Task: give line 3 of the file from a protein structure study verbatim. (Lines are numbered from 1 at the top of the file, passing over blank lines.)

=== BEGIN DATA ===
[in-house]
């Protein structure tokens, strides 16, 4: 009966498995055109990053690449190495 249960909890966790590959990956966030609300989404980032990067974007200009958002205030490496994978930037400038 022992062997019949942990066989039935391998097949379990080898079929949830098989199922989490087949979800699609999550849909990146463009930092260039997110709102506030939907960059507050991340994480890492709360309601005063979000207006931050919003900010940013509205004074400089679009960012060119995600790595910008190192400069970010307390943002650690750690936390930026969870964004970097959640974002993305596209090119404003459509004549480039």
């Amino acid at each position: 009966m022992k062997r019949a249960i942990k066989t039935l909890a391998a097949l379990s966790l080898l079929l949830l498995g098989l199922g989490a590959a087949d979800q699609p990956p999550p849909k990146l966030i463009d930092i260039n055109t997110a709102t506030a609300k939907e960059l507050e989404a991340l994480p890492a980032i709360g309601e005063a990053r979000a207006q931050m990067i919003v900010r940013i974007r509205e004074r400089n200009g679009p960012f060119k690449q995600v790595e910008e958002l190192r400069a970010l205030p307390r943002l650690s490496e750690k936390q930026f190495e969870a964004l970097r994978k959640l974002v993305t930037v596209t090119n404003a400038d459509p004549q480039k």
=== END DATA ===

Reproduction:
């Amino acid at each position: 009966m022992k062997r019949a249960i942990k066989t039935l909890a391998a097949l379990s966790l080898l079929l949830l498995g098989l199922g989490a590959a087949d979800q699609p990956p999550p849909k990146l966030i463009d930092i260039n055109t997110a709102t506030a609300k939907e960059l507050e989404a991340l994480p890492a980032i709360g309601e005063a990053r979000a207006q931050m990067i919003v900010r940013i974007r509205e004074r400089n200009g679009p960012f060119k690449q995600v790595e910008e958002l190192r400069a970010l205030p307390r943002l650690s490496e750690k936390q930026f190495e969870a964004l970097r994978k959640l974002v993305t930037v596209t090119n404003a400038d459509p004549q480039k």